The famous (those who faced his wrath would disagree) DM Sen was a frequent visitor. Unsmilingly stern with elders, he was rather nice with us children. His wife, my father’s prim and proper aunt in starched handloom cotton saree, wore socks with slippers in summer. In Jamshedpur, where the blue collared working class thought dimly of the white collared sahib log, there would have been hoots of laughter.

Everybody was extremely polite, spoke softly in chaste Bangla or BBC accented English, smiled at each other. Nobody (except Dadu) ever laughed, no jokes were cracked, frivolities were abhorred. The wondrous curing powers of homoeopathy were discussed, as were the many interpretations of the Upanishads, after exchanging the latest news about offspring studying or teaching in foreign universities.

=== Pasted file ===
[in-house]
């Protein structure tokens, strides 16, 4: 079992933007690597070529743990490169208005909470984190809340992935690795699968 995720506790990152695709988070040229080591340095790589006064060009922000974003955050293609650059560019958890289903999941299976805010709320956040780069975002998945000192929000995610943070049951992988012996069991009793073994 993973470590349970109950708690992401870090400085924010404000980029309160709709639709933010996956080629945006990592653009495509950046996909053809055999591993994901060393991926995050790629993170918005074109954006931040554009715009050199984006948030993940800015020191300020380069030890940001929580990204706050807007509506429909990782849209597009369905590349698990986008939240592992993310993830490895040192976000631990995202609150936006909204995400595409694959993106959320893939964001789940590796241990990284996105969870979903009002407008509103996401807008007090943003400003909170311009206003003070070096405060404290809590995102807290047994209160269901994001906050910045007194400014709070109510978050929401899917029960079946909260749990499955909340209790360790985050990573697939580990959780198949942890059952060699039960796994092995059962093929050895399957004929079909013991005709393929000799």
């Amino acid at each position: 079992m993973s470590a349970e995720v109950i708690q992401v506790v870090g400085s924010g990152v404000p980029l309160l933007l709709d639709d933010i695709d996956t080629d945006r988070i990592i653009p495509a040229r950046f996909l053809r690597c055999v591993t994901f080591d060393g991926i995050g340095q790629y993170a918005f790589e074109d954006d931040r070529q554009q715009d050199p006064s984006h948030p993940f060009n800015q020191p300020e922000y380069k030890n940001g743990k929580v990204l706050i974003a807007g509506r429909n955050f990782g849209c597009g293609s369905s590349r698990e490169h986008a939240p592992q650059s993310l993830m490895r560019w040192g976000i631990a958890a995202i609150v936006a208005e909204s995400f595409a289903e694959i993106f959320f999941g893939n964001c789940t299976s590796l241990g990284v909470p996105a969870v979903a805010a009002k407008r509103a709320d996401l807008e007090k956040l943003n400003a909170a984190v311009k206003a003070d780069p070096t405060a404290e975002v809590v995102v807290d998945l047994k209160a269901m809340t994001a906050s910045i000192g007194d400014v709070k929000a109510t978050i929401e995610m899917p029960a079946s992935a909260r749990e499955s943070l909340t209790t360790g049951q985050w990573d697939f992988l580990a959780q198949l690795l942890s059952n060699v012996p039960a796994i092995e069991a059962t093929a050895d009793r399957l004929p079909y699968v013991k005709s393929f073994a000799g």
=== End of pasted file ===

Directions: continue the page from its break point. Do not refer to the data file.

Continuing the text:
Snobbery, often inverted, came effortlessly to them. It was all very Tagorean. Very Brahmo. Very refined. Very exclusive in a certain way.

Many years later I discovered that some of my relatives had written wills endowing handsome amounts of money for those of my generation who would pursue a career in academics, remain a true Brahmo, and not marry outside the faith. I think every potential beneficiary found himself or herself disqualified. Quite a bit of money lies forgotten somewhere, as do houses that have been long abandoned.